Mahler: Symphony No. 8

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4.0 out of 5 star rating 4.0

COMPOSERS: Mahler
LABELS: Decca
WORKS: Symphony No. 8
PERFORMER: Jane Eaglen, Anne Schwanewilms, Ruth Ziesak (soprano), Sara Fulgoni, Anna Larsson (contralto), Ben Heppner (tenor), Peter Mattei (baritone), Jan-Hendrik Rootering (bass); Prague Philharmonic Choir, Netherlands Radio Choir, Royal Concertgebouw Orchestra/Ri
CATALOGUE NO: 467 314-2
Chailly’s interpretation is a crucial few minutes too long to qualify for the single-disc status which Decca’s earlier classic, theatrically presented by Solti and team, now enjoys – and there’s no companion-piece of lesser stature to shine an interesting light on Mahler as there have been in other instalments of this cycle. Of course a work of such costly fabric as this can’t be measured in minutes; but it might have been a different story if Chailly hadn’t played careful with his choirs in the hymn to the creator-spirit and ignored the impetuoso of Mahler’s opening Allegro. Better things soon light the way, with Boschian creatures and Grünewald angels flitting round the heavy Baroque altar; and the latest state-of-the-art recording, while sometimes leaving soloists cloaked in odd acoustics that don’t sound much like the warm auditorium of the Concertgebouw, makes sure massed forces hit their most resplendent targets.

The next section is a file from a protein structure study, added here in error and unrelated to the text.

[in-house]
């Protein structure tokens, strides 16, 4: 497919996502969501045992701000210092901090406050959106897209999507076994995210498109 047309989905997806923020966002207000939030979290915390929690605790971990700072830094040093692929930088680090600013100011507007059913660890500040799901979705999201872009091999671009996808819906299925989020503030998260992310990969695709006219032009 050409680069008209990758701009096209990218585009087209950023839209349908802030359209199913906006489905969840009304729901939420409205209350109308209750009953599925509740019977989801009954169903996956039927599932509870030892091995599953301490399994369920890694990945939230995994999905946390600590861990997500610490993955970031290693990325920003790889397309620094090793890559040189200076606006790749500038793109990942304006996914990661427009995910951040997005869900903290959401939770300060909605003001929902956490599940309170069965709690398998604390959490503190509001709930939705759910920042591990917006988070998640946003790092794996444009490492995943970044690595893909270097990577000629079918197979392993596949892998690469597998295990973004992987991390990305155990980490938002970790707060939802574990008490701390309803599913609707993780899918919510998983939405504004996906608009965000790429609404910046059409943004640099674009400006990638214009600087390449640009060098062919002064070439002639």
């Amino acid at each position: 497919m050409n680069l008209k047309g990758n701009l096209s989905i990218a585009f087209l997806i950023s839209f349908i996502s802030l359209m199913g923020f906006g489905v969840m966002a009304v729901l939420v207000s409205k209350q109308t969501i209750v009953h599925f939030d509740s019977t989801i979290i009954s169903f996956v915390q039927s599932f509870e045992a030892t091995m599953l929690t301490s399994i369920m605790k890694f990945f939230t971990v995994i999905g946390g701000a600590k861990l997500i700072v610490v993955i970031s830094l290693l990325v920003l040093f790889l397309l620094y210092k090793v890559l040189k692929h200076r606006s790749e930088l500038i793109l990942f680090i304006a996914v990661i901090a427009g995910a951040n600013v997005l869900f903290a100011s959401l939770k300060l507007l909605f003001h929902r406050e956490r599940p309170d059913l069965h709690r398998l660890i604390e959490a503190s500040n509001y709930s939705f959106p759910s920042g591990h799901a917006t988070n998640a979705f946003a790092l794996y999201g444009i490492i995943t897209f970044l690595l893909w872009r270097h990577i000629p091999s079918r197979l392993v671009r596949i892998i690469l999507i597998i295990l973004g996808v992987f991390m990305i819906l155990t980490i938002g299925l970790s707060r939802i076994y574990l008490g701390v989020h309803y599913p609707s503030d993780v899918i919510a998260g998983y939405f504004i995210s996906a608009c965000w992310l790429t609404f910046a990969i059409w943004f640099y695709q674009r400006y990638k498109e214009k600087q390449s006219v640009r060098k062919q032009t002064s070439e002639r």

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As Mahler undergoes Goethe’s more painstaking journey from earthly mystery to heavenly heights in Part 2, Chailly’s broadest passages drive home the yearning for epiphany of his bass and tenor soloists; the superhuman phrasing of Rootering and Heppner certainly allows for it. On paper, this looked like the finest roster of world-class singers currently available, a match for Solti’s Wagnerian team; so it’s a pity to report Eaglen sounding stressed in the upper register, almost embarrassingly eclipsed by the luminous dovetailing of rising star Anne Schwanewilms’s fellow soprano. Otherwise, the torch of the eternal feminine passes confidently among the soloists to culminate in a final apotheosis of brilliance and depth unsurpassed even by the previous Decca spectacular. David Nice